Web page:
Sign up for our COVID-19 newsletter to stay up-to-date on the latest coronavirus news throughout New York U.S. Marshals have apprehended a Copiague man wanted for fatally shooting a 35-year-old man in the victim’s hometown of Wyandanch two years ago, Suffolk County police said.Boyd Holland was arrested in Orlando, Florida and was returned Tuesday to Long Island, where is facing a charge of second-degree murder.Homicide Squad detectives said the 22-year-old suspect shot and killed Eric Brooks at 11:34 p.m. on May 9, 2012.Police had said that officers responding to a 911 call reporting gunshots fired when, upon arrival, they found the victim suffering from a bullet wound to the abdomen in the backyard of a house on North 22nd Street.Brooks had been taken to Good Samaritan Hospital Medical Center in West Islip, where he was pronounced dead.Holland will be arraigned Wednesday at First District Court in Central Islip.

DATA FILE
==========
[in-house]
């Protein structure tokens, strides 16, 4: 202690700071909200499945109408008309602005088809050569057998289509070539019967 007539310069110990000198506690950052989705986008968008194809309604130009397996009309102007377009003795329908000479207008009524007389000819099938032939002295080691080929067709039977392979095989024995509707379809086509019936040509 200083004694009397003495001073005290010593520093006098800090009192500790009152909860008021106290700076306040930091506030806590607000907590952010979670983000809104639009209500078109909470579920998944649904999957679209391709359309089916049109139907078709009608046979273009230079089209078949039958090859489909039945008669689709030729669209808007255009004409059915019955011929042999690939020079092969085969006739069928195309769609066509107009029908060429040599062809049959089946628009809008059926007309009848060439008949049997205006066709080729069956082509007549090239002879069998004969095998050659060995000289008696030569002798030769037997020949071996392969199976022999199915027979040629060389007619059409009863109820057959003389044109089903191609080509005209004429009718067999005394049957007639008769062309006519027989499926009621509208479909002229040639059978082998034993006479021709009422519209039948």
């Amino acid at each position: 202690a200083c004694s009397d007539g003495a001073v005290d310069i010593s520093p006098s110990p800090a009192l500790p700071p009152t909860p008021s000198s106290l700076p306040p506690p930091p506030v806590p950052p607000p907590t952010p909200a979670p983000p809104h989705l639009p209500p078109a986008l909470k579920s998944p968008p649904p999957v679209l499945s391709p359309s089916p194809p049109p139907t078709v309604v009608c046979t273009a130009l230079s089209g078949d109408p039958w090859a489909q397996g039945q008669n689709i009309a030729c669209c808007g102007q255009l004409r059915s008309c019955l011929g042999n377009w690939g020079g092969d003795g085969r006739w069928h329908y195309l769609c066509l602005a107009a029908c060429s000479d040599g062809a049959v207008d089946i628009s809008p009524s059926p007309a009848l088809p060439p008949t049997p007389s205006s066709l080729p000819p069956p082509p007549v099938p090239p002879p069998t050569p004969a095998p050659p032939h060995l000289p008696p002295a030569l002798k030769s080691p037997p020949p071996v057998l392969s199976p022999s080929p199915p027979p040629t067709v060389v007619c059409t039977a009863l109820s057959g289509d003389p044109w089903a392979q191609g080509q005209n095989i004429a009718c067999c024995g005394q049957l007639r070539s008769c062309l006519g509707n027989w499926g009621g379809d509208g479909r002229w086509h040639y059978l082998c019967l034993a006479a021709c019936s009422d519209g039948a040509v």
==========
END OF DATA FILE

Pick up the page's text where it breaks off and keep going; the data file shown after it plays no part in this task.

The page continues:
Sign up for our COVID-19 newsletter to stay up-to-date on the latest coronavirus news throughout New York A Stony Brook University professor was the first educator from a college on Long Island to be named an Andrew Carnegie Fellow when he won the prestigious fellowship this week.Jared Farmer, an environmental historian and award-winning adjunct professor of history, plans to use the $200,000 award to complete a creative non-fiction book on the human relationship with long-lived trees and our larger relationship with nature in a time of climate change.“I am bringing together the history of trees and the science of longevity to contemplate the ethics and politics of long-term thinking in the Anthropocene,” said Farmer. “I’m a historian by training, but this new project includes aspects of science writing as well as creative writing.”Farmer is one of 35 fellows recognized by the program, which aims to support emerging humanities scholars that are working to strengthen the US democracy, drive creativity, explore global connections and improve environments. The program launched in 2015 and each fellow publishes a book or major study.The professor, who earned his PhD in history from Stanford University, previously authored three books, including the award-winning On Zion’s Mount: Mormons, Indians, and the American Landscape. He began teaching at Stony Brook a decade ago.“Climate change is not only the policy problem of our time; it is also a problem of time,” Farmer said. “It requires thinking and caring in the long term—beyond the moment, the individual, and the species. I think it’s important to find historical precedents for long-term stewardship of the more-than-human world. To the extent possible in 2017, I want to write a hopeful book—one that shows the shared solicitudes of science, religion, and the humanities.”